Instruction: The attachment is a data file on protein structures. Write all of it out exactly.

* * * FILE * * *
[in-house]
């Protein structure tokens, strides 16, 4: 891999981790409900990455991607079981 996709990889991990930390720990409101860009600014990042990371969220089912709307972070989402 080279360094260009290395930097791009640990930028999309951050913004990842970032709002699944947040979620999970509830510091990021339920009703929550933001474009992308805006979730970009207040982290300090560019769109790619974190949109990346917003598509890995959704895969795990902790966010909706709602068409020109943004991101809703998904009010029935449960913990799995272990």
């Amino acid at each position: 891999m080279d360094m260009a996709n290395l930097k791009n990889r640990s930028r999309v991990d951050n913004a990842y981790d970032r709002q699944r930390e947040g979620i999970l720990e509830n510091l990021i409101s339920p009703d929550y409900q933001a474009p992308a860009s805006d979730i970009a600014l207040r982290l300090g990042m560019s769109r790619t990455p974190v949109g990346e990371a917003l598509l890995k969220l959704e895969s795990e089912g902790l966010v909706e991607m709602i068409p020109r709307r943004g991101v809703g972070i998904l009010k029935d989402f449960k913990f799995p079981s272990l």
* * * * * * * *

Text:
[in-house]
């Protein structure tokens, strides 16, 4: 891999981790409900990455991607079981 996709990889991990930390720990409101860009600014990042990371969220089912709307972070989402 080279360094260009290395930097791009640990930028999309951050913004990842970032709002699944947040979620999970509830510091990021339920009703929550933001474009992308805006979730970009207040982290300090560019769109790619974190949109990346917003598509890995959704895969795990902790966010909706709602068409020109943004991101809703998904009010029935449960913990799995272990």
């Amino acid at each position: 891999m080279d360094m260009a996709n290395l930097k791009n990889r640990s930028r999309v991990d951050n913004a990842y981790d970032r709002q699944r930390e947040g979620i999970l720990e509830n510091l990021i409101s339920p009703d929550y409900q933001a474009p992308a860009s805006d979730i970009a600014l207040r982290l300090g990042m560019s769109r790619t990455p974190v949109g990346e990371a917003l598509l890995k969220l959704e895969s795990e089912g902790l966010v909706e991607m709602i068409p020109r709307r943004g991101v809703g972070i998904l009010k029935d989402f449960k913990f799995p079981s272990l």